Promoting E-Commerce without leaving consumers behind

Lusaka, March 15, 2018

World Consumer Rights Day

The theme for this year’s celebration is ‘Promoting E-Commerce without leaving consumers behind.’ E-commerce is when goods and/or services are offered through the internet. Amongst the main advantages of e-commerce is the ability for consumers to reach a global market. What this means is that technology is increasingly beginning to play a bigger role in our lives – not only in Zambia but in the world.

The growing importance of internet in Zambia calls for a serious consideration of a number of consumer issues in the area of e-commerce, but what is most relevant for today’s discussion is really the issue of the digital divide. The digital divide is defined as the gulf between those who have ready access to computers and the Internet, and those who do not. How do we make sure that no one is left behind? Around the world, e-Commerce has changed lives drastically for both buyers and sellerswith emerging countries accounting for most of this growth but this issue remains a pressing concern.

According to ZICTA’s ICT survey report, in 2015, the proportion of individuals that knew how to use the internet stood at 8.8 percent. In the report it was marked as an improvement from 4.8%, which indeed it was, but what it meant is that over 90% of the population still had no access to the internet. And so, when we talk about not leaving consumers behind, it is this 90 percent of the population that was are talking about. These statistics however are at the national level. Disaggregated into rural/urban statistics, in the urban areas, 16.8 percent of individuals have access to the internet while only 3.2 percent in the rural areas have access to the internet.

Zambia is considered to have one of the highest inequality rates in the world. And in fact, according to statistics, we are worsening over the years. In 2010, as a measure of inequality we had a gini coefficient of 0.65, five years later this increased to 0.69. What this means is that the gap between the haves and have nots, the rich and the poor in our country, is worsening – it means that as a country we are leaving people behind. And in e-commerce we are already starting to see that trend – so what can we do to realise this year’s theme and ‘not leave any consumer behind’?

Some of the key issues that affect consumer access to e-commerce and the internet at large is the high illiteracy levels as adult literacy stands at 63%.Additionally high poverty levels also impact on ICT and internet use, as 40.8% of the country’s population reportedly lives in poverty. Another key constraint for inclusive e-commerce in developing countries, is the general lack of consumer trust and confidence in electronic commerce platforms, especially those that border on security concerns. Consumers that are online need the same protection as those offline. Consumers are concerned with data insecurity, inadequate T&Cs, lack of accountability, difficulty in package consideration, identity theft and fraud, irreversibility of payments.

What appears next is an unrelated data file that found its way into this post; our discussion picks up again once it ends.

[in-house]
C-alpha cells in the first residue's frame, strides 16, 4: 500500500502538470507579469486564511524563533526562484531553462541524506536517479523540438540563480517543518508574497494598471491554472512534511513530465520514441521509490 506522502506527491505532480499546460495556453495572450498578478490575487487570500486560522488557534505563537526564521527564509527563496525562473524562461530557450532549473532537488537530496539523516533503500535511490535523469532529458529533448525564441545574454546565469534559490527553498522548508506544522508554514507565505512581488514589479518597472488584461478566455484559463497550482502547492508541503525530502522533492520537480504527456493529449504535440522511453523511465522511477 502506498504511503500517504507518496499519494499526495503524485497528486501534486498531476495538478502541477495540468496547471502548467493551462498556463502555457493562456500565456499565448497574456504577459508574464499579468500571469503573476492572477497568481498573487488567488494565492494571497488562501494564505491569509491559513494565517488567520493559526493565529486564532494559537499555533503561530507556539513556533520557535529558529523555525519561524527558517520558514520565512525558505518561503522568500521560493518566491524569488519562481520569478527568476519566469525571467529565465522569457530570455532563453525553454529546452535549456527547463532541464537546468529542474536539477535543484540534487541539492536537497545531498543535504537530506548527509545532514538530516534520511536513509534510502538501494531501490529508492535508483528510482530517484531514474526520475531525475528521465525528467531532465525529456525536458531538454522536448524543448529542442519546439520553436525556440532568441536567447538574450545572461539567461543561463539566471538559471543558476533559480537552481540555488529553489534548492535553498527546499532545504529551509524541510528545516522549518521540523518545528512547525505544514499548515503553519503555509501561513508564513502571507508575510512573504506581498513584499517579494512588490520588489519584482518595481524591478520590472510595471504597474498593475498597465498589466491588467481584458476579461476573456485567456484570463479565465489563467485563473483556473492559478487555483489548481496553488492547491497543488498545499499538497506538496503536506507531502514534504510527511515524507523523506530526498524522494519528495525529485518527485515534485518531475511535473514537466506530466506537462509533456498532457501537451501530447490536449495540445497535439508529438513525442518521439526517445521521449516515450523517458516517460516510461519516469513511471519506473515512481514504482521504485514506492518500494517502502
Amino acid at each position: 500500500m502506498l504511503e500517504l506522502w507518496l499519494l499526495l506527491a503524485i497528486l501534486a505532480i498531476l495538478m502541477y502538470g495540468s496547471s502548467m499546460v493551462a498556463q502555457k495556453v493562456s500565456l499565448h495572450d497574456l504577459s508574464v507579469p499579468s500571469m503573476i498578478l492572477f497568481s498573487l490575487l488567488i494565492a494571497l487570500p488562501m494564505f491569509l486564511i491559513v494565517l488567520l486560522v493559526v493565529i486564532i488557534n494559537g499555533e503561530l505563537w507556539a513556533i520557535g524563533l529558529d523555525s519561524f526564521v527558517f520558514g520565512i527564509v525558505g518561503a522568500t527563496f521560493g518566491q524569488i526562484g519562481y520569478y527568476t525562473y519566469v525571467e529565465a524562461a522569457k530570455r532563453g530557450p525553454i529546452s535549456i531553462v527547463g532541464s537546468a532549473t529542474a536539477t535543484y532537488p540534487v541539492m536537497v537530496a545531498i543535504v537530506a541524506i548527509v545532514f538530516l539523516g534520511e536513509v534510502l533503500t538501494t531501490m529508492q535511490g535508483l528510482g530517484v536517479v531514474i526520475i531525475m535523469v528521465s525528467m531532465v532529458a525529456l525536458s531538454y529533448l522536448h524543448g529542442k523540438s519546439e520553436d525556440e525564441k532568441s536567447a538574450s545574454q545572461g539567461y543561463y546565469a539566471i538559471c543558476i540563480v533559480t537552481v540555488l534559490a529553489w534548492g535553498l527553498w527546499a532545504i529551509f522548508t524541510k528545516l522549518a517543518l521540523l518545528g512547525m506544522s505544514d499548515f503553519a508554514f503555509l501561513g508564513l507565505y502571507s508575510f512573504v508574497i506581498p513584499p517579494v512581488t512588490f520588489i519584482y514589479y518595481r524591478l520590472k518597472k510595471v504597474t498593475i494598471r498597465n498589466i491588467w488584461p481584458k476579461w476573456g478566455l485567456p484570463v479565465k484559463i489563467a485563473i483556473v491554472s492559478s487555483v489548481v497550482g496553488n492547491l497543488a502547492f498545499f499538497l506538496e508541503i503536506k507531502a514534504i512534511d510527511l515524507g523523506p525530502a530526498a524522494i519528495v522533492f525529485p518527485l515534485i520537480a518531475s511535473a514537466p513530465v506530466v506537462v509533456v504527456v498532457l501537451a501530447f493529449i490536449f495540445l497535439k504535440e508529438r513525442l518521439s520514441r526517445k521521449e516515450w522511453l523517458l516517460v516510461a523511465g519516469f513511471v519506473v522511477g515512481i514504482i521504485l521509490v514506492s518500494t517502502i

To ensure that in promoting e-commerce consumers are not be left behind, all key stakeholders have a role to play. We therefore urge the government to create more opportunities for the adoption of ICT in underserved areas. It is important to ensure that infrastructure is rolled out to rural areas as this remains a key inclusive ingredient for most developing countries.

Additionally, there is a need for strong legal and regulatory frameworks which ensure that consumers are protected and can trust online transactions. These are critical in enhancing inclusive e-commerce. To this effect we applaud the Ministry of Transport and Communications, for introducing an e-commerce Bill to Parliament, which among other things will protect online consumers from unfair trading.

To our fellow regulators, we urge you to provide clear information on rights and obligations of business and consumers in the digital marketplace by service providers is critical to having an inclusive consumer base. This enables them to make informed digital choices. Consumers that are online need the same protection as those offline.
To our fellow e-commerce suppliers: while e-commerce remains new to Zambia, we share the same underlying aim of bringing about important and much needed benefits for the consumer and it is important that we ensure that those rights are not infringed upon by ensuring timely, quality and correct delivery of goods and services.
Lastly, to our fellow consumers: although we have certain rights that we must acquaint ourselves with, we as consumers should also seek to be aware of the risks and new threats so that we may enter the digital market as equal partners and make well-informed decisions.